Don't tell anyone I prefer TouchWiz

Today I'm going to defend Samsung's TouchWiz software on the Samsung Galaxy S7. Not that Samsung needs my assistance, by any stretch of the imagination, but I feel like there is still some misunderstanding in the public about what goes on in a Samsung device. Why? Because of the past. Because of the reputation Samsung made for itself in the first few years it came slamming into the world of smartphones with its Galaxy S line of devices, candy-coated icons and big fat lines around menus and all. That's changed.RE: IMAGE ABOVE: I'm having to write this article in a dark hallway where nobody can see me. Don't tell any of my colleagues who used to use a Galaxy S II that I'm publishing this.


The first several major smartphone releases from Samsung had a version of Android on them called TouchWiz. While Samsung continues to make their own version of Android a reality on Galaxy smartphones of all sorts, they no longer make a big deal of the name of the software they push.

It has a bad reputation – for good reason. The first few versions of TouchWiz were a bit thick. They didn't do a lot to enhance what Google had already done with their base version of Android. Samsung did create some fun features, but they didn't especially excel at any one feature. Their main selling point was the versatility of their hardware – and they had powerful processors, too.

Fast forward to the Samsung Galaxy S7 and the mobile smartphone universe has become a very different place. Samsung's software now has several features with which they set themselves aside for me – and for thousands of other users as well.

1. Software Customization

The Galaxy S7 comes with a Themes store. Many of these themes are free, many cost less than $5. Most that cost cash end up costing around $2. Applying a new theme doesn't just give you new icons, it adjusts the colors of your device's menus and UI (outside of 3rd party apps), all according to the theme designer's wishes.

Want to run with the look Google has with their Nexus devices, but want to keep the software features of your Samsung smartphone? The Themes store has several "Marshmallow" themes right this minute – no problem.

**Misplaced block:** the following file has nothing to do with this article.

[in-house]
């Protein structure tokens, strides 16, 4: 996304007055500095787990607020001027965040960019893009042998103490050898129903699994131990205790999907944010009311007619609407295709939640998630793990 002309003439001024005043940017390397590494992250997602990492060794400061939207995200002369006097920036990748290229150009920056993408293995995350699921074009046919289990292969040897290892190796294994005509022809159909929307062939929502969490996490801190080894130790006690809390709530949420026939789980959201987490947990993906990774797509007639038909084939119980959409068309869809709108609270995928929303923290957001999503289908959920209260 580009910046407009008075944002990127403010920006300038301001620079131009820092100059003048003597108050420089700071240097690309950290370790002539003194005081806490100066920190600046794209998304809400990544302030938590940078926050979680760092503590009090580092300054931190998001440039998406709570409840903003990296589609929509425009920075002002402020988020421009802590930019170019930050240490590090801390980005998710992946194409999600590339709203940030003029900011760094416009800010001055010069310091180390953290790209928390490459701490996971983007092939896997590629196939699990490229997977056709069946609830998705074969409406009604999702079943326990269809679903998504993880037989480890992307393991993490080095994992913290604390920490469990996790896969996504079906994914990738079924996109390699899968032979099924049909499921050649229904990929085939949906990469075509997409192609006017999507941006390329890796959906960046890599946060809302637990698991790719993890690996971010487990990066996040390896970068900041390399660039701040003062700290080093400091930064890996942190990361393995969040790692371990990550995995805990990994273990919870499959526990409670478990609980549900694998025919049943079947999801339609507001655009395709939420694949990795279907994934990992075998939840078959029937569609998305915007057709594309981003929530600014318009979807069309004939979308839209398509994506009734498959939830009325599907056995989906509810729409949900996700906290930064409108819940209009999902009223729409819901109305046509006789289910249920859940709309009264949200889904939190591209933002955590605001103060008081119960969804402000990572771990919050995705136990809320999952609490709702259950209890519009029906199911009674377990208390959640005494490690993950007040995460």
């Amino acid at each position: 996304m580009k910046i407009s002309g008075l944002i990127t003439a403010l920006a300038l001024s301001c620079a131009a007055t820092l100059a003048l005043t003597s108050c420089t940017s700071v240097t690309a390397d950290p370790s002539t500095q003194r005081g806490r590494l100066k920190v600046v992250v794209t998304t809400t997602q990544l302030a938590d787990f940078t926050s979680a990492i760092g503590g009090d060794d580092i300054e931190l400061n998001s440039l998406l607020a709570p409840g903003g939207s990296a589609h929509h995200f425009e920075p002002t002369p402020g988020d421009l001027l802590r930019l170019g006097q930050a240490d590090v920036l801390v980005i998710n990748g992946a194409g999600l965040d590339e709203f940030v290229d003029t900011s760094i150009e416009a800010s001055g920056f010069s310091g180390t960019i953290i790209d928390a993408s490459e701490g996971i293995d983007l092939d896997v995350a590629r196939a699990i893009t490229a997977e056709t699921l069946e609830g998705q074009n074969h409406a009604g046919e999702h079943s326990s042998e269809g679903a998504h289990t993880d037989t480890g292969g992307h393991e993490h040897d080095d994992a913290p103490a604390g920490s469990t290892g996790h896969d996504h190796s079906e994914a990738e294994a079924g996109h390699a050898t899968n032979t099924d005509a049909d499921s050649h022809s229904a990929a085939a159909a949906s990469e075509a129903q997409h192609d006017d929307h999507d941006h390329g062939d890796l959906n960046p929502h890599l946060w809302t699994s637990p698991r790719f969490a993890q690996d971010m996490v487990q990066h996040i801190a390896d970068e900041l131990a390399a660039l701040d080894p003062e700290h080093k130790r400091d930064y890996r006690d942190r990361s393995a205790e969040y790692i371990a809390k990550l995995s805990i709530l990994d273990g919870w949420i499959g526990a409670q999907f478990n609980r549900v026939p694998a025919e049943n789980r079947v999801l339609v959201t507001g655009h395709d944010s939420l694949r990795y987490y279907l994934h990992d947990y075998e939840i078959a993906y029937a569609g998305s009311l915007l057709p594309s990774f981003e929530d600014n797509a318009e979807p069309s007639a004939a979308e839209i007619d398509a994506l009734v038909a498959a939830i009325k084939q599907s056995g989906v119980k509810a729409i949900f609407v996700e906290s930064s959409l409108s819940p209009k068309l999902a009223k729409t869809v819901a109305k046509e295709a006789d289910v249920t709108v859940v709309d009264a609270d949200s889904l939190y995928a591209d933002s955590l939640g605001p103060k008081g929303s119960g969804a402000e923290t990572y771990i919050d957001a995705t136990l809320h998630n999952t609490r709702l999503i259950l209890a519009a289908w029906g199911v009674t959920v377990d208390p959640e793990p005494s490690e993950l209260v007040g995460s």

2. Voice Recorder

Over the past several generations, Samsung has perfected their software/hardware combination for voice recording. This has become invaluable to me in my job, especially when I head to a press junket for a movie where I need to do interviews.

No other phone – no holds barred – has as good a setup for recording a conversation between you and another person than the Samsung Galaxy line of devices – that goes for Galaxy S, Galaxy Note, and Galaxy Edge, as well.

3. Game Launcher / Tools

The Samsung Galaxy S7 comes with the ability to record its own screen and sounds when you're playing a game. That alone sets it aside from the competition – but with a set of Game Tools for streaming as well, no other manufacturer seems to be as set on making the smartphone a respected platform for gaming in the gaming industry at large.

The Game Launcher collects all the games you have on your device in one handy folder – which isn't unique in and of itself – but it does make for easy access to your Tools and the ability to mute all distractions while playing games.

4. Menus

Quick access to toggles and the ability to adjust how your Settings are shown make the Samsung Galaxy S7 my preferred smartphone for UI – especially when I need to do something quick, like turn on the device's mobile hotspot at a press event.

In the past, many smartphones that didn't use Google's own UI for Android made a jumbled mess of Settings menus. Samsung has moved cleanly away from that while continuing to hold their own with their own unique take.

5. Camera App

Several smartphone manufacturers have fantastic camera apps at this point in history. Samsung's isn't necessarily the clear winner. It IS great, though, and certainly holds its own against phones with great camera apps of their own, like LG and Sony.

Samsung's camera app works with a wide variety of special modes – not just filters – including Dual camera (front and back at once) Animated GIF capture, Selective Focus, Live Broadcast, Hyperlapse, Slow Motion, and Video Collage.

You'll have trouble going back to another different smartphone (with a different app) after using the Galaxy S7's collection of features.

And yes, I do subscribe to Tidal. They have Prince.